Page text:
# I solved the D problem of ABC141 with hellish code

I answered AtCoder Beginner Contest 141 last night with hellish code. Problem

Because I don't know the priority queue (Priority Queue), I repeat sort-> pop-> push-> sort ... I have used brain muscle technique, so I reflect on it

## Background

### A quick explanation for those who do not want to read the problem statement

-** I want to find the price ** to buy all products ** ――Each product has a price ――However, if you have N coupons and use one coupon, ** the price of one product will be half price **

Problems such as

• There is some translation

Isn't it cheaper if you use the most expensive ones until the coupons are used up?

Usage Guide: Suppose you have 3 coupons. There are three products, and the prices are as follows. 100 yen, 75 yen, 40 yen

solution:

1. Use coupons for 100 yen products (100 yen-> 50 yen)
2. Use coupons for 75 yen products (75 yen-> 37 yen)
3. Use coupons for 50 yen products (50 yen-> 25 yen)
4. The total amount of 25 yen, 37 yen, and 40 yen is ** 102 yen **, so output this.

### Hell from here

I don't think it was wrong up to the basic design level, Without knowing the priority queue when waking up in code Description that LinkedList + Collections.sort will do its best

#### `Main.java`

``````
public static void main(String args[]) {
FastScanner sc = new FastScanner();
int n = sc.nextInt();
int m = sc.nextInt();

for (int i = 0; i < n; i++) {
}

for (int i = 0; i < m; i++) {
//Here gorilla
Collections.sort(list, Collections.reverseOrder());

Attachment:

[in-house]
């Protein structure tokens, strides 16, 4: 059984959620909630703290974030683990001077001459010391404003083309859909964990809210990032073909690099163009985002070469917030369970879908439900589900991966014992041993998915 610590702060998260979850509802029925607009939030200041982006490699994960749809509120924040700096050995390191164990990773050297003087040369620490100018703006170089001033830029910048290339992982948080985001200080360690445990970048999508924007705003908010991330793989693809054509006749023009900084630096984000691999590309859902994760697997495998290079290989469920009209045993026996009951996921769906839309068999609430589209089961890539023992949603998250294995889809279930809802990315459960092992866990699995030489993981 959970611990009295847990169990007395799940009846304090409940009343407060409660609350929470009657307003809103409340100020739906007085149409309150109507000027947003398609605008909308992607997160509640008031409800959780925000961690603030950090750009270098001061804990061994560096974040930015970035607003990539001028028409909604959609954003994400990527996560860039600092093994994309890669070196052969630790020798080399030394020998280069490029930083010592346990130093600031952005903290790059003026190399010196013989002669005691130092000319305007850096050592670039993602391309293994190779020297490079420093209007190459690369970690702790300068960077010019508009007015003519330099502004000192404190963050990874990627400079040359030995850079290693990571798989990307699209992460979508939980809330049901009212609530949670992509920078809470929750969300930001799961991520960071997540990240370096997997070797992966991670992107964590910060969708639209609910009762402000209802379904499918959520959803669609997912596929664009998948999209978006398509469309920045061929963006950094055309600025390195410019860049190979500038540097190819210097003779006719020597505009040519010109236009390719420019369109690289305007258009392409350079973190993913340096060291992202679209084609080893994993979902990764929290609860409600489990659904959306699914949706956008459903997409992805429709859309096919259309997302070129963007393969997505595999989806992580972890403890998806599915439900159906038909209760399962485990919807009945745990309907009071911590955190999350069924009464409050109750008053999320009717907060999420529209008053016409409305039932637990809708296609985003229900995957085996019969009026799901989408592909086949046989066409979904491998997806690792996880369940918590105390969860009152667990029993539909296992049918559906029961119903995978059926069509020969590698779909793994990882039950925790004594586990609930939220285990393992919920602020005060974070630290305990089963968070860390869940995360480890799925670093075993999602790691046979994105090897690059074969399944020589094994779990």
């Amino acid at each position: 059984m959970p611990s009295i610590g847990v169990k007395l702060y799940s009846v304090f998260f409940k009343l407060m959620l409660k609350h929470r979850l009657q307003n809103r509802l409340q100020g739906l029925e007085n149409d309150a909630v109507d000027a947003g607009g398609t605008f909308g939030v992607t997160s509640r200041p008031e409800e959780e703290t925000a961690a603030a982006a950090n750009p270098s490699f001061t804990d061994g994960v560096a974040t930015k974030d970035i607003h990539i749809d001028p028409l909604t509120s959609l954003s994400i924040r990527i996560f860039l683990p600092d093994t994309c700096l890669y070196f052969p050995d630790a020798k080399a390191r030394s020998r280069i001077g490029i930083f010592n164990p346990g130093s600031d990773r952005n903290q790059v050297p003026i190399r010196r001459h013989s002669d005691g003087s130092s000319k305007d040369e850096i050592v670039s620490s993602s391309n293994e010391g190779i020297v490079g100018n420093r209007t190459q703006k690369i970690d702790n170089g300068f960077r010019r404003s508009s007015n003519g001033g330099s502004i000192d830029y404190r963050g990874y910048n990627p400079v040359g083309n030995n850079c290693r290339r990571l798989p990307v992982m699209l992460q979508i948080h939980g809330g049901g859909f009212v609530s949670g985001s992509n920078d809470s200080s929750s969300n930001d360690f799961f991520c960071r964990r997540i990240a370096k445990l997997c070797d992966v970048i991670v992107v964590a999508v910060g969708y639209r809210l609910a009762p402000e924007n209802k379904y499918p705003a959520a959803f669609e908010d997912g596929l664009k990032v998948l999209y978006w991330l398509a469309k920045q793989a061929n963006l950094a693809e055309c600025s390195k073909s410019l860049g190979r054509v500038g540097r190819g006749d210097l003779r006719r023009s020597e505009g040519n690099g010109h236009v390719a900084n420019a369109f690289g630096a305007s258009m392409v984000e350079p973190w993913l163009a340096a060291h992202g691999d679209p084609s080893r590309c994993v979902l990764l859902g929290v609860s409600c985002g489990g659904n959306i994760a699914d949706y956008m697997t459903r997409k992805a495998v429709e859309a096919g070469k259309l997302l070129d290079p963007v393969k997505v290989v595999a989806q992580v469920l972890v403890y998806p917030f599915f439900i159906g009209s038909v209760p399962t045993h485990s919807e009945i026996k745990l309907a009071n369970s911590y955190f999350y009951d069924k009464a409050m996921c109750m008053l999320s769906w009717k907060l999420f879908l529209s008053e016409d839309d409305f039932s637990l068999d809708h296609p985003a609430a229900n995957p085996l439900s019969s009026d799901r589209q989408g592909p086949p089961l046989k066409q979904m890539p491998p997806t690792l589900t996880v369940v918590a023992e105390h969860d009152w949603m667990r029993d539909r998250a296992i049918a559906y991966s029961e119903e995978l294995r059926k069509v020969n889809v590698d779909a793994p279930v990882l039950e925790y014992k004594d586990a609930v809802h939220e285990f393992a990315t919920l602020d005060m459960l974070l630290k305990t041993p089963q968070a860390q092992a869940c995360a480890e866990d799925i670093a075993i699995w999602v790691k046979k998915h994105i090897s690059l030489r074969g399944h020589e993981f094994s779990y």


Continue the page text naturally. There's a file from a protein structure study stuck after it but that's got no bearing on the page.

}

long result = 0;
for (int x : list) {
result += x;
}

System.out.println(result);
}
``````

It probably worked fine as a way to solve the code, Of course, he became TLE and died.

### What's over

Needless to say, the part that sorts every time to get the maximum value is useless ... Since sort in java Collection uses modified merge sort, Assuming that the number of products is N and the coupon is M, the processing cost is N log (N) × M times.

## PriorityQueue class that can be used in such cases

Resolved by using the priority queue class (PriorityQueue)

How to use PriorityQueue It's very easy to use. Declare the priorityQueue class and set it with the add class, Reference with peak method (get-like behavior), fetch with poll method (pop-like behavior)

#### `Main.java`

``````
public static void main(String[] args) {
Queue<Integer> q = new PriorityQueue<Integer>();
System.out.println(q.poll());//output:1 q:{2,3,4}
System.out.println(q.peak());//output:2 q:{2,3,4}
System.out.println(q.poll());//output:2 q:{3,4}
}
``````

In the above example, the minimum value of 1 is retrieved. (2,3,4 remain in Queue)

If you want to sort in descending order, set `Collections.reverseOrder ()` in the constructor argument

#### `Main.java`

``````
public static void main(String[] args) {
Queue<Integer> q = new PriorityQueue<Integer>(Collections.reverseOrder());
System.out.println(q.poll());//output:4 q:{3,2,1}
System.out.println(q.peak());//output:3 q:{3,2,1}
System.out.println(q.poll());//output:3 q:{2,1}
}
``````

## Submit again using Priority Queuing

#### `Main.java`

``````
public static void review(String args[]) {

FastScanner sc = new FastScanner();
int n = sc.nextInt();
int m = sc.nextInt();

Queue<Integer> q = new PriorityQueue<Integer>(Collections.reverseOrder());
for (int i = 0; i < n; i++) {
}

for (int i = 0; i < m; i++) {